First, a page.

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‘The Guardians’ is a childhood dream

Sarah Chayer, 4Play Writer
March 27, 2013
Filed under 4Play

In some ways, we’re all kids at heart. So when a movie like “Rise of the Guardians” comes along, our inner child wants us to dream and believe in the power of magic and myth.

“Rise of the Guardians,” released March 12 on DVD, is the tale of legendary characters working together to protect the children of Earth with faith and happiness. The four characters tasked to carry out this mission are Santa Claus, called North and voiced by Alec Baldwin; Bunny the Easter Bunny, voiced by Hugh Jackman; Tooth the Tooth Fairy, voiced by Isla Fisher; and Sandy the Sandman, who never speaks a word.

When North witnesses a premonition of Pitch Black, the Boogeyman, he fears for the safety of children everywhere and unites the team of guardians. His concern is justified by the Man in the Moon, who speaks to the guardians from afar. The moon appoints a new guardian to join the four in order to protect the children from Pitch. The new guardian chosen is Jack Frost, voiced by Chris Pine.

Jack Frost is a lesser-known legend character, both in real life and for the children in the movie. Because he is not believed in, Jack cannot be seen. His loneliness is evident and heartbreaking as he spreads ice and throws snow to create winter wonderlands for children. No matter how much fun he creates, he isn’t credited for his work.

Jack is summoned to the North Pole to become a guardian but refuses. He claims to prefer working alone in his own casual and fun manner, rather than accepting the stress, expectations and deadlines that accompany the life of a guardian.

North explains that the Man in the Moon has chosen each guardian because of his or her center — a unique characteristic that drives his or her work as a guardian. North’s center is the wonder he sees in everything. He asks what Jack’s center is that makes him special, but since Jack has yet to figure out who he is and who he was, he does not know.

After a sudden attack at the Tooth Palace, we are finally introduced to Pitch, voiced by Jude Law. Pitch plans to end all children’s beliefs in the guardians with fear and darkness by turning dreams into nightmares. In a world full of fear, he will no longer be an invisible legend left hiding under the bed.

He has stolen all of Tooth’s teeth and fairy helpers, causing children to lose faith in the Tooth Fairy.

Jack agrees to help the guardians stop Pitch in exchange for their assistance in finding his past and his center.

Jack’s search to find meaning in himself is the main conflict of the movie. Although it’s an overused concept, it’s successfully portrayed in “Rise of the Guardians.”

One scene where this is illustrated is when Jack creates a snow day and takes one boy, Jamie, for a wild sled ride through town. Jamie has fun but after losing a tooth, he and his friends hurry home to put it under his pillow for the Tooth Fairy.

Jack is left alone in the park without any acknowledgment once again. Through scenes like this, the movie does an amazing job of pulling the audience in and making a connection with Jack’s loneliness so we, too, want to find his unique guardian trait.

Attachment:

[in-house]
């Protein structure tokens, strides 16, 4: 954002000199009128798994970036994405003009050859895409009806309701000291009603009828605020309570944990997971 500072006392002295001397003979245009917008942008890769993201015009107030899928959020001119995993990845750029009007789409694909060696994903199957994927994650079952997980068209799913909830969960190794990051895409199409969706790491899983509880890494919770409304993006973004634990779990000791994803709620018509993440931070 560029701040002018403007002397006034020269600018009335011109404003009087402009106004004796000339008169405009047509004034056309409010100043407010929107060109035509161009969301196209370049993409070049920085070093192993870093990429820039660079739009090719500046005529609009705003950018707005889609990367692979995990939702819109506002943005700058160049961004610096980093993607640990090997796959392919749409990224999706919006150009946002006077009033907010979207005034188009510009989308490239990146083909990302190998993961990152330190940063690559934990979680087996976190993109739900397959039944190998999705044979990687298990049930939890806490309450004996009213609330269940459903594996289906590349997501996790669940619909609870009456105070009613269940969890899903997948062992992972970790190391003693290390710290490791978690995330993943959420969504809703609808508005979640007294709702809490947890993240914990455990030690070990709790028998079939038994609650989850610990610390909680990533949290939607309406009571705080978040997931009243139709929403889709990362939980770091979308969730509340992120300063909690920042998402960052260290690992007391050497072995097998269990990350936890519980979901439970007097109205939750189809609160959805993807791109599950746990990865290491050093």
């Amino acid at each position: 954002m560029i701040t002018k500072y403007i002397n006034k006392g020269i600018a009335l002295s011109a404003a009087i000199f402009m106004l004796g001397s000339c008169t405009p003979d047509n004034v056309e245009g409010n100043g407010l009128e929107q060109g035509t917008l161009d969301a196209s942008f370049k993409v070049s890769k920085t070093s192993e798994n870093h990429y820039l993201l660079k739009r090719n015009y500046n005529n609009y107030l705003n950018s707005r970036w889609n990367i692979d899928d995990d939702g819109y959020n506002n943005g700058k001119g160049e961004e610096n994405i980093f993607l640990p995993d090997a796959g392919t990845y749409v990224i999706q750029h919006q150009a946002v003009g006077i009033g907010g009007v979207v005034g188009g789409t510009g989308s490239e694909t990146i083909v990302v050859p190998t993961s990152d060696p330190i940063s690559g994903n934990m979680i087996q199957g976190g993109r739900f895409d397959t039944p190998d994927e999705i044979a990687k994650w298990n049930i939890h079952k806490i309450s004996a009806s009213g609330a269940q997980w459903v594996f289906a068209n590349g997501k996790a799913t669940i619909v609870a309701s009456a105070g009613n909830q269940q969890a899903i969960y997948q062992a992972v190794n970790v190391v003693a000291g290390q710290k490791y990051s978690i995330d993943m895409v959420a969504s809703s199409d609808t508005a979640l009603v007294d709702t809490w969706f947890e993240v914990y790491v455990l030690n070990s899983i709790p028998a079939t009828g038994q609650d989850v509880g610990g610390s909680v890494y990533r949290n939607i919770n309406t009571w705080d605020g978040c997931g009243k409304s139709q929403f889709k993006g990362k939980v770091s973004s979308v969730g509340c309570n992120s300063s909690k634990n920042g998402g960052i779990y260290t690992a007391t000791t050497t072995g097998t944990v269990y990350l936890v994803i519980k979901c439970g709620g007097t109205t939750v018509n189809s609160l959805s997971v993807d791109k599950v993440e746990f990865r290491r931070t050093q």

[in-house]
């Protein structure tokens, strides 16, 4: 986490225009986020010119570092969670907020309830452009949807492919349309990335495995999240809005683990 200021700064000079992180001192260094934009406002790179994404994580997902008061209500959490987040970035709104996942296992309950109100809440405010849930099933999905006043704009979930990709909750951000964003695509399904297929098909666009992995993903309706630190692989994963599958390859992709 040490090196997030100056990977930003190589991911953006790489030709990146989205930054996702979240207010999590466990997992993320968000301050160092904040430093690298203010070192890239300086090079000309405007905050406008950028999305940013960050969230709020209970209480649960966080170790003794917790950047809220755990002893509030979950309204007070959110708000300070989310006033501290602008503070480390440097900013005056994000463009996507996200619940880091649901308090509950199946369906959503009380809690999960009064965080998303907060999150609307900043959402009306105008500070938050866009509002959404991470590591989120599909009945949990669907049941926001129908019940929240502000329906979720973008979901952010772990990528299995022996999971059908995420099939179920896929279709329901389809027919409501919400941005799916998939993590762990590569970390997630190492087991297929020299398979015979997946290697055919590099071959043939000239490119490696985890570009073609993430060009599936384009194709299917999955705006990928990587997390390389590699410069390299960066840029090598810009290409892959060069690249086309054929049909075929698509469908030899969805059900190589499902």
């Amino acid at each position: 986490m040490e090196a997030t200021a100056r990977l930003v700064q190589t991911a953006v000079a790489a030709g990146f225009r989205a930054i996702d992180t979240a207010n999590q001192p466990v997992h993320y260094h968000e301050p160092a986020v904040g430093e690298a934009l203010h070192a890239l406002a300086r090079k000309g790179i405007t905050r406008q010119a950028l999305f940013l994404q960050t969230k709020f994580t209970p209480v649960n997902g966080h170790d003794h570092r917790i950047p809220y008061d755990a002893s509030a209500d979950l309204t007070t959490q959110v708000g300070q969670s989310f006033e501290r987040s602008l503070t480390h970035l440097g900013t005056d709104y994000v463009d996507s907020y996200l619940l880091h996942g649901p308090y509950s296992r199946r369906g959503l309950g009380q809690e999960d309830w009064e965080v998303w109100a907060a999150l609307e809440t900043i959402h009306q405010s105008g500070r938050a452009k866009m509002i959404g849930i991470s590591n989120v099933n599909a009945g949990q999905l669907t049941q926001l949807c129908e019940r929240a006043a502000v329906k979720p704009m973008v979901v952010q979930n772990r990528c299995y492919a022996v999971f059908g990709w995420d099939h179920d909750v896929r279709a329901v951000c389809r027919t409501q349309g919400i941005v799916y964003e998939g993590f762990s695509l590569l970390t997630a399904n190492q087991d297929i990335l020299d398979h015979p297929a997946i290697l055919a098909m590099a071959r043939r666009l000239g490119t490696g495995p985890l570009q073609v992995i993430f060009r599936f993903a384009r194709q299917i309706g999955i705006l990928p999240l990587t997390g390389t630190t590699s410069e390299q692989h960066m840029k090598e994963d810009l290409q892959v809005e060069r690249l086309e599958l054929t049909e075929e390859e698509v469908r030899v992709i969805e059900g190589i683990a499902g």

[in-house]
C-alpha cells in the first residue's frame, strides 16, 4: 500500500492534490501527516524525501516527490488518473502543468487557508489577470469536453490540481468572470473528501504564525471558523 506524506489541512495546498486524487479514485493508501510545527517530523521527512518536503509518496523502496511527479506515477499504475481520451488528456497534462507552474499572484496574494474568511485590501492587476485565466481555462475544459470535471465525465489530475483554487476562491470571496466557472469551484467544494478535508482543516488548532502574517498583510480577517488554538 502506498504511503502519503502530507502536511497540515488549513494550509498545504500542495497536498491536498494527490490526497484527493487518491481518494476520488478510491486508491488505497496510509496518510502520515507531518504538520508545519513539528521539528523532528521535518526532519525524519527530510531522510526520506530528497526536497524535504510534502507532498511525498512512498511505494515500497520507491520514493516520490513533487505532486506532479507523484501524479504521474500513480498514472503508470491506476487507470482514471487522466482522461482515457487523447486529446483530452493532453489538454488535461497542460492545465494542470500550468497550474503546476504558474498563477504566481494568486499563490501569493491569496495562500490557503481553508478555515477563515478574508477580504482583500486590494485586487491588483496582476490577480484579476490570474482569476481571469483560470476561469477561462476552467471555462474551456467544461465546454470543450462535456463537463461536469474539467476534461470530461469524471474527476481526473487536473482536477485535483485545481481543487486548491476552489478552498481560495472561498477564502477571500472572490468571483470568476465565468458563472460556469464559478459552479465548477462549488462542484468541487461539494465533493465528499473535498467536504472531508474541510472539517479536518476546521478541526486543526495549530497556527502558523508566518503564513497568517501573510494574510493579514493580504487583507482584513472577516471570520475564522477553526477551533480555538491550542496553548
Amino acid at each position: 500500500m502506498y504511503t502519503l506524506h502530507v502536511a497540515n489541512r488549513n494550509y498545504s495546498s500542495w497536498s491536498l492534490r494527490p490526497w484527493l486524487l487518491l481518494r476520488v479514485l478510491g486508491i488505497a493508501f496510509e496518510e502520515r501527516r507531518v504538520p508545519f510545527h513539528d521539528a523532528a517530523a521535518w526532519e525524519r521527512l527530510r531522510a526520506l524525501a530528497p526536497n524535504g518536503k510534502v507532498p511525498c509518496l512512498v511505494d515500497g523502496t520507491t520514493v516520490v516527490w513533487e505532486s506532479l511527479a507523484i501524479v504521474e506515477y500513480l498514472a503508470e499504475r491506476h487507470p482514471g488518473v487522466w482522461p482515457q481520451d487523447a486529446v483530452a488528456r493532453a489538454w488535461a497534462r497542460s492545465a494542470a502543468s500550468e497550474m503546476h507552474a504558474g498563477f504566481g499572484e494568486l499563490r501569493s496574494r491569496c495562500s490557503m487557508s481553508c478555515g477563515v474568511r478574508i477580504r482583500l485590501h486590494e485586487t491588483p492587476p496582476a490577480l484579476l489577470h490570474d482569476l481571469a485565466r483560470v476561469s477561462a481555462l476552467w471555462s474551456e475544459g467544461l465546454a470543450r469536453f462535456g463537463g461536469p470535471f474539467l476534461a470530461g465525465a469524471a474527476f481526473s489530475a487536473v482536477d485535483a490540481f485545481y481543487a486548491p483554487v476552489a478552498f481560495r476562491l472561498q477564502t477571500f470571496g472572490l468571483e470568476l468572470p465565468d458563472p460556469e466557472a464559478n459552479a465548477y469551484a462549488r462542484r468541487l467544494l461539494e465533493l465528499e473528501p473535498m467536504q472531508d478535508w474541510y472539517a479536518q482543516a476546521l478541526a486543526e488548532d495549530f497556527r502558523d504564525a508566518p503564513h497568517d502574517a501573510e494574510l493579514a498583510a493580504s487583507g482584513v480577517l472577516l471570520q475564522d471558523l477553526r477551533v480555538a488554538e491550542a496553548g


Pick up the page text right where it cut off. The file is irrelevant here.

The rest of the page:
Pitch exudes such solitude as well, paralleling Jack’s character. Constantly children are told that the Boogeyman isn’t real and nothing to be afraid of, making him invisible and alone just like Jack. The audience accepts his actions because we understand his motives. He, like Jack, wants a purpose and to be recognized for it.

Although these characters were built up well, the movie seems to have holes in its story, possibly cut to fit the desired time.

The main confusion regards the teeth collected by Tooth. In the film, she tells Jack the teeth hold the best memories from childhood and can be used to relive those memories. Even at the pivotal moment of the movie, Jack uses his teeth to see who he used to be. But it is never explained how or why.

How can a tooth hold the best memories of childhood? Losing teeth was horrifying for me, and I was bullied by my family when I lost so many teeth at once. So not exactly great memories, but ones that stick with me nonetheless. Why couldn’t cheerful childhood memories be stored in something a little less disgusting, and that makes more sense, like photos or toys?

The movie also leaves out the stories of the guardians. Jack Frost is characterized well and given a back story, but we don’t really learn much about the others. Who was the Easter Bunny before he started painting eggs and hiding them for children? Who was the Sand Man before he started flinging sand into children’s eyes to put them to sleep? And why doesn’t he speak? True, it’s adorable, but there must be a reason we aren’t told.

Many have compared this movie with “The Avengers,” as a bunch of notorious protectors team up to battle one powerful villain, but the Marvel superheroes all had stories. In “Rise of the Guardians,” Jack Frost seems to be the only one.

Regardless of this lost information, the audience will still find humor in the jokes and jabs at the holidays in “Rise of the Guardians.” It also promises wonder at the new sides given to fable characters and their worlds with a story that will make you want to cry and laugh at the same time.

More than anything, it will make us want to feel the childlike innocence again, when we believed in Santa Claus, the Easter Bunny, the Tooth Fairy and even the Boogeyman.